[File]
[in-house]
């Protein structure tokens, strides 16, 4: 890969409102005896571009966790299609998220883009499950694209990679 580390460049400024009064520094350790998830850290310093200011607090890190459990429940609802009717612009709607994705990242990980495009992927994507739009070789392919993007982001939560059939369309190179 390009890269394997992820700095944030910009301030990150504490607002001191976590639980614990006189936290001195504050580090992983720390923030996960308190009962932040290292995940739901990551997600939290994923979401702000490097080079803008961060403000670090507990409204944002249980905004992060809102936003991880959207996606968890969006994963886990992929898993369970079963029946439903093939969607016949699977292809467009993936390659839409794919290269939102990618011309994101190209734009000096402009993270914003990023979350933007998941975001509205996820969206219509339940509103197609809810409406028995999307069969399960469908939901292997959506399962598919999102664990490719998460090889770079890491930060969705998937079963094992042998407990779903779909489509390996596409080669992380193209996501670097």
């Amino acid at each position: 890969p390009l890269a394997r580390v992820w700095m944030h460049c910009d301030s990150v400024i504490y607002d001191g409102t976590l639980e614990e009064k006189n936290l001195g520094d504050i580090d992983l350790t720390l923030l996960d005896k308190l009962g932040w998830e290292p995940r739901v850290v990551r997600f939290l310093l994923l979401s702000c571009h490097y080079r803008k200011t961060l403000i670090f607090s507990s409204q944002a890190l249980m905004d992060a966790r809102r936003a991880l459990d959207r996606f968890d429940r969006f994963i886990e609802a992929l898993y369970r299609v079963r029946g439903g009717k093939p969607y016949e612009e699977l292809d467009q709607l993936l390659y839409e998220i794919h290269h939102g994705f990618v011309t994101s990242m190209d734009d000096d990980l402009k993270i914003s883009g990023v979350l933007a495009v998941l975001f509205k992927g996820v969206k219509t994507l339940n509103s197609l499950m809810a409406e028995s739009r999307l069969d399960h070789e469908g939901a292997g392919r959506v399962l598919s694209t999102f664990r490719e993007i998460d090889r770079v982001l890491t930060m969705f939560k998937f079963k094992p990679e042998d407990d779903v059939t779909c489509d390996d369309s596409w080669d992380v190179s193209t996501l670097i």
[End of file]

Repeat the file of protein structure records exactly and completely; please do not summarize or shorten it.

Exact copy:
[in-house]
């Protein structure tokens, strides 16, 4: 890969409102005896571009966790299609998220883009499950694209990679 580390460049400024009064520094350790998830850290310093200011607090890190459990429940609802009717612009709607994705990242990980495009992927994507739009070789392919993007982001939560059939369309190179 390009890269394997992820700095944030910009301030990150504490607002001191976590639980614990006189936290001195504050580090992983720390923030996960308190009962932040290292995940739901990551997600939290994923979401702000490097080079803008961060403000670090507990409204944002249980905004992060809102936003991880959207996606968890969006994963886990992929898993369970079963029946439903093939969607016949699977292809467009993936390659839409794919290269939102990618011309994101190209734009000096402009993270914003990023979350933007998941975001509205996820969206219509339940509103197609809810409406028995999307069969399960469908939901292997959506399962598919999102664990490719998460090889770079890491930060969705998937079963094992042998407990779903779909489509390996596409080669992380193209996501670097």
């Amino acid at each position: 890969p390009l890269a394997r580390v992820w700095m944030h460049c910009d301030s990150v400024i504490y607002d001191g409102t976590l639980e614990e009064k006189n936290l001195g520094d504050i580090d992983l350790t720390l923030l996960d005896k308190l009962g932040w998830e290292p995940r739901v850290v990551r997600f939290l310093l994923l979401s702000c571009h490097y080079r803008k200011t961060l403000i670090f607090s507990s409204q944002a890190l249980m905004d992060a966790r809102r936003a991880l459990d959207r996606f968890d429940r969006f994963i886990e609802a992929l898993y369970r299609v079963r029946g439903g009717k093939p969607y016949e612009e699977l292809d467009q709607l993936l390659y839409e998220i794919h290269h939102g994705f990618v011309t994101s990242m190209d734009d000096d990980l402009k993270i914003s883009g990023v979350l933007a495009v998941l975001f509205k992927g996820v969206k219509t994507l339940n509103s197609l499950m809810a409406e028995s739009r999307l069969d399960h070789e469908g939901a292997g392919r959506v399962l598919s694209t999102f664990r490719e993007i998460d090889r770079v982001l890491t930060m969705f939560k998937f079963k094992p990679e042998d407990d779903v059939t779909c489509d390996d369309s596409w080669d992380v190179s193209t996501l670097i």